Alice would be right at home in the Wonderland John Key is busy creating. A land where widows will have to queue alongside solo mums with a 1-year-old infant strapped to their backs, to apply for jobs that don't exist. A land where the state provider of housing for the most needy is to close its office doors to tenants up and down the country and tell them to phone an 0800 number instead.

"These changes are about delivering a more consistent level of service, but also allow us to save money, to provide a greater return to the taxpayer," says general manager tenancy services Kay Read.

Cutting out the over-the-counter service will result in 70 staff members losing their jobs.

Critics from the housing charity sector are concerned, for example, about the consequences this will create for tenants who speak English as a second language and facing an urgent crisis. That's if they have access to a telephone. In this age of wi-fi and text messaging, it comes as a surprise to discover that there are areas where many households have no immediate telephone connection - either wired or cellular. The last household Census in 2006 highlights that the worst affected areas coincide with significant clusters of state housing.


The Pt England Census block topped the poll in Auckland with 105 households having no access to telecommunications systems of any sort. Close behind came Pukekohe North (99), Clendon South (93), Otahuhu West (87), Harania East (87), Papakura East (81), Otara East (78), and on goes the list through the lower socio-economic areas.

Among these people will be Housing New Zealand's 200,000 tenants, now expected to dial 0800 and ask for help in an emergency. Without a phone of their own, where are they supposed to do that? The public phone box is a rare sight these days, and the chances are, if one is working, it will need a money card to work. If you don't have a phone, what are the chances of having a bank card?

Removing the welcome mat for those occupying Housing NZ's 69,000 state houses comes hot on the heels of the agency's decision to abandon any help for the army of low-income people who fail to qualify for a coveted state house. Last week, Herald social issues reporter Simon Collins revealed that Housing NZ was also axing an excellent service in South Auckland, which worked with other agencies to find private rental homes for people who missed out on a state house.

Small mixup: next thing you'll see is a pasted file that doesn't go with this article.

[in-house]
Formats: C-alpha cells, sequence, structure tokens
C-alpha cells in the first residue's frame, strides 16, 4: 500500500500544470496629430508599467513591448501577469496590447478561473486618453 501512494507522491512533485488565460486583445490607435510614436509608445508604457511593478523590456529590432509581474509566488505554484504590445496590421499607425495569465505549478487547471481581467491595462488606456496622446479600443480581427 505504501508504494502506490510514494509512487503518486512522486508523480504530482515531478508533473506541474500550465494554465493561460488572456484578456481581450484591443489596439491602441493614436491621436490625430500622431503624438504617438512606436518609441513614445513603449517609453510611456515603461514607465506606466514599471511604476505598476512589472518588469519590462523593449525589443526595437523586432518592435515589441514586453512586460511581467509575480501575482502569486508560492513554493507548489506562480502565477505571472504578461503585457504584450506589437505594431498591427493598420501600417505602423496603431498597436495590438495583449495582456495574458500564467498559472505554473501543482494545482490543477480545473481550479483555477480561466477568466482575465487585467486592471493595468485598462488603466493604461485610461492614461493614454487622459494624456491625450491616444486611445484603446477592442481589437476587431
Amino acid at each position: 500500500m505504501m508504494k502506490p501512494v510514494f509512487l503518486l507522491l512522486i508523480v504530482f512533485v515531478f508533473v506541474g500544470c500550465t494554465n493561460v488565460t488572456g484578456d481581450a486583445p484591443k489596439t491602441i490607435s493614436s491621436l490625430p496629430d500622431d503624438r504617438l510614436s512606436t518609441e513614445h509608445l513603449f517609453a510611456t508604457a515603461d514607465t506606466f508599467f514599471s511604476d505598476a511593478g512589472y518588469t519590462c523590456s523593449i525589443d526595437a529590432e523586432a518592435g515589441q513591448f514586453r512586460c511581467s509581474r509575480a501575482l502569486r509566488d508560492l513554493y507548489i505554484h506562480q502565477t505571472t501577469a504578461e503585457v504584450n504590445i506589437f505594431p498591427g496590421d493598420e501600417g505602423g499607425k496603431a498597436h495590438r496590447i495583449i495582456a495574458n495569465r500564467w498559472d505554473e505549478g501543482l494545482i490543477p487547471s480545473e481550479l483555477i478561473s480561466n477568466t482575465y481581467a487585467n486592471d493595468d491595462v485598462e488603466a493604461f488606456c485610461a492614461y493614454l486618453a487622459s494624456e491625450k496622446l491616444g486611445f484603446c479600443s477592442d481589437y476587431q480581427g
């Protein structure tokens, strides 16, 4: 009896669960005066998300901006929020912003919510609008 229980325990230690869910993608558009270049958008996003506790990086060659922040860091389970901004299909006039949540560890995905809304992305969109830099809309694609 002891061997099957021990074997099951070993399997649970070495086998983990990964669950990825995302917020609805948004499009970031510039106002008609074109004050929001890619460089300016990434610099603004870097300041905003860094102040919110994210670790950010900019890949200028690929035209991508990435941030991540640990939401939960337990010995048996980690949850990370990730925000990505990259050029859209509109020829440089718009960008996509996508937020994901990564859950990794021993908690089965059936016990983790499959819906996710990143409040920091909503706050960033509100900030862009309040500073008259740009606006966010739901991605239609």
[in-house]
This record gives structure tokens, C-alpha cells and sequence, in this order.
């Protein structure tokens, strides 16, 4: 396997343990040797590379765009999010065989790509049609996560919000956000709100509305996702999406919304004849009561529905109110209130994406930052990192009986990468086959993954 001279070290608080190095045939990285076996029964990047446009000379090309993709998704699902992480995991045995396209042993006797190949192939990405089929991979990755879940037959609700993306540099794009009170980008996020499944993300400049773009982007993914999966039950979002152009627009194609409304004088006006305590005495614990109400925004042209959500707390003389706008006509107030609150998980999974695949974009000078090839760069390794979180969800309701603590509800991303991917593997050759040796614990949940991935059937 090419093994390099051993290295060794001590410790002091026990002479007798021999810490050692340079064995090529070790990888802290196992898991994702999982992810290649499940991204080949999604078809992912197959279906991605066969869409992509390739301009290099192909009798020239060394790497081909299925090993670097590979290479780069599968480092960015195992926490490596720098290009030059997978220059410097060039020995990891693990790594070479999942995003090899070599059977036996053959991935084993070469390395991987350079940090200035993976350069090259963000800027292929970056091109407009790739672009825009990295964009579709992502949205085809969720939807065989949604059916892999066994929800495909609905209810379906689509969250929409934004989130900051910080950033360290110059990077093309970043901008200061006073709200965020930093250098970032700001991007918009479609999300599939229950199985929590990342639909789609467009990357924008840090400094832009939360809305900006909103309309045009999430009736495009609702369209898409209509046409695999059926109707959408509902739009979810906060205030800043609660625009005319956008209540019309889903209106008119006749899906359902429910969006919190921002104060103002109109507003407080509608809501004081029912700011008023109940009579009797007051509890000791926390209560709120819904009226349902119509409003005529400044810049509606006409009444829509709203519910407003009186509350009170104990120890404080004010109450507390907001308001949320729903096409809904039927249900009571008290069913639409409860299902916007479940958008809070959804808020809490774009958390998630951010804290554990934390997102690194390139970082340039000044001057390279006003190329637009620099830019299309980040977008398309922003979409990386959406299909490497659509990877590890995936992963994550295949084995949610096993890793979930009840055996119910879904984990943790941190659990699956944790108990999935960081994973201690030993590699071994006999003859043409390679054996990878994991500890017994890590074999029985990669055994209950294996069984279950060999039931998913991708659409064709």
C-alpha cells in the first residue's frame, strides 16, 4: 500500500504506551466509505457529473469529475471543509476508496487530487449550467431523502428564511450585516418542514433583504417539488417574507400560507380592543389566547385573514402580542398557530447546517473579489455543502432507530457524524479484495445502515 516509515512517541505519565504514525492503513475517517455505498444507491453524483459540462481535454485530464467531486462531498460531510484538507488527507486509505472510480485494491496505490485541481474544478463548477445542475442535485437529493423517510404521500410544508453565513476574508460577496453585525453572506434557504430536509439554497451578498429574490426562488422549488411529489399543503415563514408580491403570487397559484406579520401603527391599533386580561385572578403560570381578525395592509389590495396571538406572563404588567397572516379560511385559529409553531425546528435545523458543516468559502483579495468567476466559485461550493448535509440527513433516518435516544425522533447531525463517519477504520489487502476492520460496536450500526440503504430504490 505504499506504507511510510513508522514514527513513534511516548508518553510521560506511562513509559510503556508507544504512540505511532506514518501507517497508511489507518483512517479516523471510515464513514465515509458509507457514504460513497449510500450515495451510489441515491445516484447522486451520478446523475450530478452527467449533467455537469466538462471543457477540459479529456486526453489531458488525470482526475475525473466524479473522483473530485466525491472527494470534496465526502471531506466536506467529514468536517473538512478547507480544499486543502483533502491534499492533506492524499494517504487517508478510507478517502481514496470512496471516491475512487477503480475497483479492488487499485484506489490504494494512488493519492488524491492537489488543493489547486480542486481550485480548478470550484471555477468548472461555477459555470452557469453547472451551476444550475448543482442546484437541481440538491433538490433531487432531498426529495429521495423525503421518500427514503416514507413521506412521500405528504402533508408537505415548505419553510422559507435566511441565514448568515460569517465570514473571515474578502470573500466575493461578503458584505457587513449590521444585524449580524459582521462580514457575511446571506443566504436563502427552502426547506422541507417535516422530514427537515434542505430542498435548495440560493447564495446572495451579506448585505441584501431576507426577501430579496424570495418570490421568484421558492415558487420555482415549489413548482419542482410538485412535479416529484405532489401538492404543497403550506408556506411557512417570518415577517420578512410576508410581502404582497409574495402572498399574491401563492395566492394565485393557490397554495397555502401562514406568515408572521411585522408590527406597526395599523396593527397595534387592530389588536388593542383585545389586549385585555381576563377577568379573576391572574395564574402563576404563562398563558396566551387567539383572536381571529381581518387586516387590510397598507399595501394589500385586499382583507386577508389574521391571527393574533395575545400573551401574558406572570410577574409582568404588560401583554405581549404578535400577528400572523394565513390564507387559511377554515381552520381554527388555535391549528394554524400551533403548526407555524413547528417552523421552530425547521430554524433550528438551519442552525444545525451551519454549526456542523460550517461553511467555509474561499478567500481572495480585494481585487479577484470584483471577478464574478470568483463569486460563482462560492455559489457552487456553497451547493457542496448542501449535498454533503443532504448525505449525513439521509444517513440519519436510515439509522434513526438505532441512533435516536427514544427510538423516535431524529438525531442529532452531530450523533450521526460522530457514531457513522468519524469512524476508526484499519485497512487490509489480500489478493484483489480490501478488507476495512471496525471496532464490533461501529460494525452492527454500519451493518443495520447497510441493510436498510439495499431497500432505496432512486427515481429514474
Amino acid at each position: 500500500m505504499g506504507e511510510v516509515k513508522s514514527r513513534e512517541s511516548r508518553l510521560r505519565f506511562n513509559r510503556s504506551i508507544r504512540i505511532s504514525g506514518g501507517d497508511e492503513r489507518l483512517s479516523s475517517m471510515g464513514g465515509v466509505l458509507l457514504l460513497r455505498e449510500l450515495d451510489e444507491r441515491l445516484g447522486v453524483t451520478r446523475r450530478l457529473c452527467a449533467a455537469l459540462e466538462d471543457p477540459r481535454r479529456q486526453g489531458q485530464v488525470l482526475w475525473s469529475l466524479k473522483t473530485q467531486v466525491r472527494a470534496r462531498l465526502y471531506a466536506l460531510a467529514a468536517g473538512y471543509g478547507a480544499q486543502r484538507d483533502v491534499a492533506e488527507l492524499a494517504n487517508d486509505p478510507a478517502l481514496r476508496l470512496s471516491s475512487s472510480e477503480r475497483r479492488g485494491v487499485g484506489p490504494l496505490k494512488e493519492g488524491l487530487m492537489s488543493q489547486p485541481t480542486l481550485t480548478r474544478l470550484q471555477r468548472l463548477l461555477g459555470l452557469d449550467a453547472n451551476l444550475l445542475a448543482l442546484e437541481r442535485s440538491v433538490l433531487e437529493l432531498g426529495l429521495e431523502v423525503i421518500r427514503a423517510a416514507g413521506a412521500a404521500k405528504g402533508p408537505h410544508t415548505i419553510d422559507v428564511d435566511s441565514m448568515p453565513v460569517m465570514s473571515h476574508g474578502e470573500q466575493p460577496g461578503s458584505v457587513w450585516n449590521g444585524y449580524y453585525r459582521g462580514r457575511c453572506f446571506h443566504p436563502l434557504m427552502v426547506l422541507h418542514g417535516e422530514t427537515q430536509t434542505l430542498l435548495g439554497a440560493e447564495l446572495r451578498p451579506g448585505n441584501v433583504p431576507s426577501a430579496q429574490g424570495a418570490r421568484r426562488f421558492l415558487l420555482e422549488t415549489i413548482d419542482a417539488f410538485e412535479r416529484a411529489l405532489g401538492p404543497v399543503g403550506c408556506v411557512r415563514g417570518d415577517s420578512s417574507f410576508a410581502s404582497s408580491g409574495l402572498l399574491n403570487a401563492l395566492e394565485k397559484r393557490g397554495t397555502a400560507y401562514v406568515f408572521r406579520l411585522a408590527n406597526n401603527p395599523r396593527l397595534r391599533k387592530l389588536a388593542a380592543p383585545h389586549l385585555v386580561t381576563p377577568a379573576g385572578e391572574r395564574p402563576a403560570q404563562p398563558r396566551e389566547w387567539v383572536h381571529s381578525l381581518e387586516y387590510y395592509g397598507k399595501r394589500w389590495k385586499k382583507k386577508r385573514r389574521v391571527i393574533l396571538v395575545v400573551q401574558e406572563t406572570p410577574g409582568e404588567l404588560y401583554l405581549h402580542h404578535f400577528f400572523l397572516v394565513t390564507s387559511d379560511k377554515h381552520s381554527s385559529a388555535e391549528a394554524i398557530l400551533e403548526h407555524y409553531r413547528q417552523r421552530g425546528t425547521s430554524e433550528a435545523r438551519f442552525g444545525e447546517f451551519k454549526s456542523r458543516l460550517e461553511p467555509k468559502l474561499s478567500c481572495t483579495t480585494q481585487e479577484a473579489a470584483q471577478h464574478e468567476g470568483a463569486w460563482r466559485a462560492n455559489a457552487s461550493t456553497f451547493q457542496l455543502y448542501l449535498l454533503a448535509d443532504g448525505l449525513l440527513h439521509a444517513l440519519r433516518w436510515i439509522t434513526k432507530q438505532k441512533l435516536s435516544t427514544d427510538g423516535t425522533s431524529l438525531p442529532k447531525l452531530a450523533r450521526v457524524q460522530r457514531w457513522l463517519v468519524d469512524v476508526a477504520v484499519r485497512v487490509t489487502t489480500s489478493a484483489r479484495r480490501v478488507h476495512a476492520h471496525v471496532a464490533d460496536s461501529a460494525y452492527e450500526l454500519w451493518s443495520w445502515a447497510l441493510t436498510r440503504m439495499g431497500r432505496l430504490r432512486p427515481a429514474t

At the launch of the service three years ago, Housing NZ boss Lesley McTurk said the corporation could house only one in every four seeking a state house and said it would provide a one-stop shop service to try to match the unlucky home seekers with a private renter. Housing NZ staff would liaise with Work and Income to co-ordinate issues like bonds, rent and accommodation supplements, then refer the people to private rental agents with all the details needed to pay the bond and rent.

But last week the rug was pulled on this service, Ms Read telling the Herald that it had been available only "in a small number of locations like Manurewa" and the corporation was now reverting to the standard service provided elsewhere.

Linda Loader, one of the private rental agents working with the scheme, said it had helped some of the country's most vulnerable families. "A lot of them don't have a head on their shoulders to be able to deal with a private sector landlord."

Like Monday's sabre-rattling press conference against beneficiary bludgers by Prime Minister Key and Social Development Minister Paula Bennett, no one can say they weren't warned.

The Government's Welfare Working Group gave the aura of respectability to this crusade in its August 2010 report. Headed up by former Commerce Commission chairwoman Paula Rebstock with a team that included former Act Party president Catherine Isaac, they concluded that if everyone currently on a benefit stayed on it for the rest of their lives, the cost would be $50 billion and New Zealand would collapse under the strain. The solution was to prod and entice the halt, the lame, the sole parents and the able unemployed back to work.


Even if the scary talk of economic armageddon was right over the top, no one would disagree with the ultimate goal of full employment. But ordering recently bereaved widows and solo mums with a second child aged 1 or more to queue for jobs that don't exist seems more an act of retribution than practical social policy.

The December 2011 Household Labour Force Survey recorded 150,000 people as unemployed. This is defined as people of working age without a paid job, who are available for work and had actively sought a job in the previous four weeks. Among these people will be some on the dole or other benefit. The point is, there are 150,000 people already actively seeking jobs that don't exist. Surely creating those jobs should be the Government's primary focus, rather than forcing beneficiaries into queues that go nowhere.